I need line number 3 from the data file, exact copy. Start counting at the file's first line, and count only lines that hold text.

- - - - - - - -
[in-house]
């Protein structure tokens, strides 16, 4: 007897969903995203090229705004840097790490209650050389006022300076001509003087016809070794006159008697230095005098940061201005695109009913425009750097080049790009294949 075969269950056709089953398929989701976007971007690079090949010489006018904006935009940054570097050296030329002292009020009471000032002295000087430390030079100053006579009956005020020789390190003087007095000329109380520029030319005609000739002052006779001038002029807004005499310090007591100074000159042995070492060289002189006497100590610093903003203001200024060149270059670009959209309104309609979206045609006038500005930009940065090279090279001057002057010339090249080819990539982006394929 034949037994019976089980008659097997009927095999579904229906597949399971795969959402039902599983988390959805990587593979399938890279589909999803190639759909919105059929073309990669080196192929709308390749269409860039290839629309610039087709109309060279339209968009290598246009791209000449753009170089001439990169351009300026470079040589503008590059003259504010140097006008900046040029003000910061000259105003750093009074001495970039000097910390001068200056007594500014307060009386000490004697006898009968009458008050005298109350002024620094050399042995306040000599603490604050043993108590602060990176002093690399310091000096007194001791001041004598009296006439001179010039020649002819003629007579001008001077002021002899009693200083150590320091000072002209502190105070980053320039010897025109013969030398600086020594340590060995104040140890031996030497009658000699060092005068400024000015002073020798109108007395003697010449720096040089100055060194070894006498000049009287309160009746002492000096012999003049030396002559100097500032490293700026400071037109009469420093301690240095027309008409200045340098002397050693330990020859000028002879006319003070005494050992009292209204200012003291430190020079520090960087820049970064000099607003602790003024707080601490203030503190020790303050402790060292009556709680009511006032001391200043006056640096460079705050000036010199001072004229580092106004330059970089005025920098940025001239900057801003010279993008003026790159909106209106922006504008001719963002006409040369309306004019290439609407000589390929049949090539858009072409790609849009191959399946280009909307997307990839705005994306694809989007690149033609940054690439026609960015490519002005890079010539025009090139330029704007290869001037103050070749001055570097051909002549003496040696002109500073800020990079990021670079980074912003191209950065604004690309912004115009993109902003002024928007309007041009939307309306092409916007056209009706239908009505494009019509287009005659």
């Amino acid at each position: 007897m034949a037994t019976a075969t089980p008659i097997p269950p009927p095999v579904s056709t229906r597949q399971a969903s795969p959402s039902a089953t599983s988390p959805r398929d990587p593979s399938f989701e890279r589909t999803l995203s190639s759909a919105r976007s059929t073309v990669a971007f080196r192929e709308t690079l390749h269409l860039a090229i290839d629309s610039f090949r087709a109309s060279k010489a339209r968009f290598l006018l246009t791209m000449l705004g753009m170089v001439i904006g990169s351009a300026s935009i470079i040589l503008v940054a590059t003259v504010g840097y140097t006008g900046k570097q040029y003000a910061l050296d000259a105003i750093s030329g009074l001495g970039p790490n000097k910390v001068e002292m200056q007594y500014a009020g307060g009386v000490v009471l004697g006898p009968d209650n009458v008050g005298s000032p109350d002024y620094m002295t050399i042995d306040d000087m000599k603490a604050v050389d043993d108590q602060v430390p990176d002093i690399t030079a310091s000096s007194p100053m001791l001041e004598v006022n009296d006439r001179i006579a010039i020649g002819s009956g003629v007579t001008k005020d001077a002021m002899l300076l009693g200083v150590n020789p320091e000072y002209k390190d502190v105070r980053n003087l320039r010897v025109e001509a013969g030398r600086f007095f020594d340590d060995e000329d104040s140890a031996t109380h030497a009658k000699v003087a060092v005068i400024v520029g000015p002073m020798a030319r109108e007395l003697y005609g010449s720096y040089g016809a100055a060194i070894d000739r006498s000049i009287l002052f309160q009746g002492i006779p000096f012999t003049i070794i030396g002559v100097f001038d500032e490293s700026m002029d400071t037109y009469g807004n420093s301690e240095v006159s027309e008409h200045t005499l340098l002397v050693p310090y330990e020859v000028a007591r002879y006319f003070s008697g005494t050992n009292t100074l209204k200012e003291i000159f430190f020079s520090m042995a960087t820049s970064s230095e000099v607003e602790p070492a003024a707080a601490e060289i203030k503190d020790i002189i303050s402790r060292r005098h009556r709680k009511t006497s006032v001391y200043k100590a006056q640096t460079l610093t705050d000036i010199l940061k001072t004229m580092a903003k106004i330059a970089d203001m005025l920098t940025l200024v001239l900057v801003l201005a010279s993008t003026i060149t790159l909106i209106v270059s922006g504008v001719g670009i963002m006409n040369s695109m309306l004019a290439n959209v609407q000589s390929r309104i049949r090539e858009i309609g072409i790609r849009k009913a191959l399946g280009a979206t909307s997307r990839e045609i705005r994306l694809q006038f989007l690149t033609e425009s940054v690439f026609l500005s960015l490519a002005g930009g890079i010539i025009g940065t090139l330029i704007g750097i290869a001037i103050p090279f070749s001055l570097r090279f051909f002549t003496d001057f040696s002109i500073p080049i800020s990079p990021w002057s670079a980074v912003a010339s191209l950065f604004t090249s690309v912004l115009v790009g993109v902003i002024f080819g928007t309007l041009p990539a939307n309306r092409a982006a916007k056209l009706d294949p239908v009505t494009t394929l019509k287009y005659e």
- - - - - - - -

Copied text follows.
């Amino acid at each position: 007897m034949a037994t019976a075969t089980p008659i097997p269950p009927p095999v579904s056709t229906r597949q399971a969903s795969p959402s039902a089953t599983s988390p959805r398929d990587p593979s399938f989701e890279r589909t999803l995203s190639s759909a919105r976007s059929t073309v990669a971007f080196r192929e709308t690079l390749h269409l860039a090229i290839d629309s610039f090949r087709a109309s060279k010489a339209r968009f290598l006018l246009t791209m000449l705004g753009m170089v001439i904006g990169s351009a300026s935009i470079i040589l503008v940054a590059t003259v504010g840097y140097t006008g900046k570097q040029y003000a910061l050296d000259a105003i750093s030329g009074l001495g970039p790490n000097k910390v001068e002292m200056q007594y500014a009020g307060g009386v000490v009471l004697g006898p009968d209650n009458v008050g005298s000032p109350d002024y620094m002295t050399i042995d306040d000087m000599k603490a604050v050389d043993d108590q602060v430390p990176d002093i690399t030079a310091s000096s007194p100053m001791l001041e004598v006022n009296d006439r001179i006579a010039i020649g002819s009956g003629v007579t001008k005020d001077a002021m002899l300076l009693g200083v150590n020789p320091e000072y002209k390190d502190v105070r980053n003087l320039r010897v025109e001509a013969g030398r600086f007095f020594d340590d060995e000329d104040s140890a031996t109380h030497a009658k000699v003087a060092v005068i400024v520029g000015p002073m020798a030319r109108e007395l003697y005609g010449s720096y040089g016809a100055a060194i070894d000739r006498s000049i009287l002052f309160q009746g002492i006779p000096f012999t003049i070794i030396g002559v100097f001038d500032e490293s700026m002029d400071t037109y009469g807004n420093s301690e240095v006159s027309e008409h200045t005499l340098l002397v050693p310090y330990e020859v000028a007591r002879y006319f003070s008697g005494t050992n009292t100074l209204k200012e003291i000159f430190f020079s520090m042995a960087t820049s970064s230095e000099v607003e602790p070492a003024a707080a601490e060289i203030k503190d020790i002189i303050s402790r060292r005098h009556r709680k009511t006497s006032v001391y200043k100590a006056q640096t460079l610093t705050d000036i010199l940061k001072t004229m580092a903003k106004i330059a970089d203001m005025l920098t940025l200024v001239l900057v801003l201005a010279s993008t003026i060149t790159l909106i209106v270059s922006g504008v001719g670009i963002m006409n040369s695109m309306l004019a290439n959209v609407q000589s390929r309104i049949r090539e858009i309609g072409i790609r849009k009913a191959l399946g280009a979206t909307s997307r990839e045609i705005r994306l694809q006038f989007l690149t033609e425009s940054v690439f026609l500005s960015l490519a002005g930009g890079i010539i025009g940065t090139l330029i704007g750097i290869a001037i103050p090279f070749s001055l570097r090279f051909f002549t003496d001057f040696s002109i500073p080049i800020s990079p990021w002057s670079a980074v912003a010339s191209l950065f604004t090249s690309v912004l115009v790009g993109v902003i002024f080819g928007t309007l041009p990539a939307n309306r092409a982006a916007k056209l009706d294949p239908v009505t494009t394929l019509k287009y005659e």